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In 1920, after a long and careful search, Mildred and Robert Woods Bliss found their ideal country house and garden within Washington, DC. They purchased a fifty-three-acre property, described as an old-fashioned house standing in rather neglected grounds, at the highest point of Georgetown. Within a year, the Blisses hired landscape gardener Beatrix Farrand to design the garden. Working in happy and close collaboration for almost thirty years, Mildred Bliss and Beatrix Farrand planned every garden detail, each terrace, bench, urn, and border. The upper sixteen acres were transferred to Harvard University in 1940 to establish a research institute for Byzantine studies, Pre-Columbian studies, and studies in the history of gardens and landscape architecture.

About the Gardens Virtual Tour Average Bloom Times

Enjoy Dumbarton Oaks Safely

Dumbarton Oaks is excited to welcome our season pass holders and docents back to the gardens, beginning Tuesday, April 20, as the first phase of our reopening! Timed tickets will be offered in limited quantities in order to safely manage capacity and provide visitors enough space to practice social distancing. For more information, review our Reopening Safely information.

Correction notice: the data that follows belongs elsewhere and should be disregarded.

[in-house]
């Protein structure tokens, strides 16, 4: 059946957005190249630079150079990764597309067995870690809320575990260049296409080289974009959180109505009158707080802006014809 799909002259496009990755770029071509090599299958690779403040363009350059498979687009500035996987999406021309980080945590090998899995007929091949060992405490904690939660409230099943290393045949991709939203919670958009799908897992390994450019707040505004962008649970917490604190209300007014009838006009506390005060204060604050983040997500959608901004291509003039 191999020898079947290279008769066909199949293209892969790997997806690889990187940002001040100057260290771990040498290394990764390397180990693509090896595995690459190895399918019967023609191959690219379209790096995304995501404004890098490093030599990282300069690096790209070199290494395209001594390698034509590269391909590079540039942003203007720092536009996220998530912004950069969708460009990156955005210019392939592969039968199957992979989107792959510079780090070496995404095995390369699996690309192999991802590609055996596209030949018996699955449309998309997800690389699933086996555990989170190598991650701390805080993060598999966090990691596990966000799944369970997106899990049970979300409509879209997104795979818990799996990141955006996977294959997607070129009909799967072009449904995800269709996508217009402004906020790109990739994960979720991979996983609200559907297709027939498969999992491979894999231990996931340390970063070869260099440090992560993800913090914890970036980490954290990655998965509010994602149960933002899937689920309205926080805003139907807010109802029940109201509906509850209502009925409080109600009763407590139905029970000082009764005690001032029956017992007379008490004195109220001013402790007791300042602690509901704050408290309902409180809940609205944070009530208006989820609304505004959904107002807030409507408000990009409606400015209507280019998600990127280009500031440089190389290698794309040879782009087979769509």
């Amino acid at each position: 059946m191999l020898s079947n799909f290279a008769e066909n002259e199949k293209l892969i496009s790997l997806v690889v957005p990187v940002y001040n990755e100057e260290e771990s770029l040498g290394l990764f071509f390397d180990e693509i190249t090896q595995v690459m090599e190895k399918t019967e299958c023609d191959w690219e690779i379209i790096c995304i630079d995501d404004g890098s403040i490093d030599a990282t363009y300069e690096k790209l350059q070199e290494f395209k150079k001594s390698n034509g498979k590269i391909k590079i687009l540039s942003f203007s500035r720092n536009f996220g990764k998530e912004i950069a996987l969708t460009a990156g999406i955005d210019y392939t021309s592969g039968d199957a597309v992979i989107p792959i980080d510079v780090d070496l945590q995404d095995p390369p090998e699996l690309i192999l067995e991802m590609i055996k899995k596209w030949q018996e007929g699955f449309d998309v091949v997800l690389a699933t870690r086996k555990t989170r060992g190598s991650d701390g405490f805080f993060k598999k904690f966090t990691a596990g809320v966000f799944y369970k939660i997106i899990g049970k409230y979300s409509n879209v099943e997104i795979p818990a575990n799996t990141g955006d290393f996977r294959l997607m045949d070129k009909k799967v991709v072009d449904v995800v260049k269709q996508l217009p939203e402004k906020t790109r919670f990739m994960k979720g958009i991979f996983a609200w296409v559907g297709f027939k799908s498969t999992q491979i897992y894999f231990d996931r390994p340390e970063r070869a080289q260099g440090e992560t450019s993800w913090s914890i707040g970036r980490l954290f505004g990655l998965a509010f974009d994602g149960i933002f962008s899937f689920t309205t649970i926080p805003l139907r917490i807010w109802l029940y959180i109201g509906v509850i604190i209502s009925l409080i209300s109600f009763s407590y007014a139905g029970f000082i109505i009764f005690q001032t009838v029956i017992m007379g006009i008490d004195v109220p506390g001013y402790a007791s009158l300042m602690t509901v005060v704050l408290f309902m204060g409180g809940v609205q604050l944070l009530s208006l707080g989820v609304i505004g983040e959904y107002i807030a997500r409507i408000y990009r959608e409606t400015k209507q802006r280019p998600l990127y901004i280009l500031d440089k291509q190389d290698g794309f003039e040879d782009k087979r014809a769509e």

If you would like to be eligible for early access to the gardens, season passes are available for purchase here. The second phase, the official reopening of the gardens is scheduled for May 15, when timed tickets will be available for purchase. We will continue to share updates on our website and through social media.

Learn more about Dumbarton Oaks’ response to COVID-19, opportunities to visit virtually, and plans to reopen safely.

Current Status Visiting Virtually Reopening Safely

South Lawn

This grassy expanse is sculpted by the old driveway that approaches the house.


This small greenhouse is one of the oldest structures still standing on the grounds of Dumbarton Oaks.

Green Garden

This grassy terrace, shaded by a tall oak tree, provides panoramic view of the entire estate.

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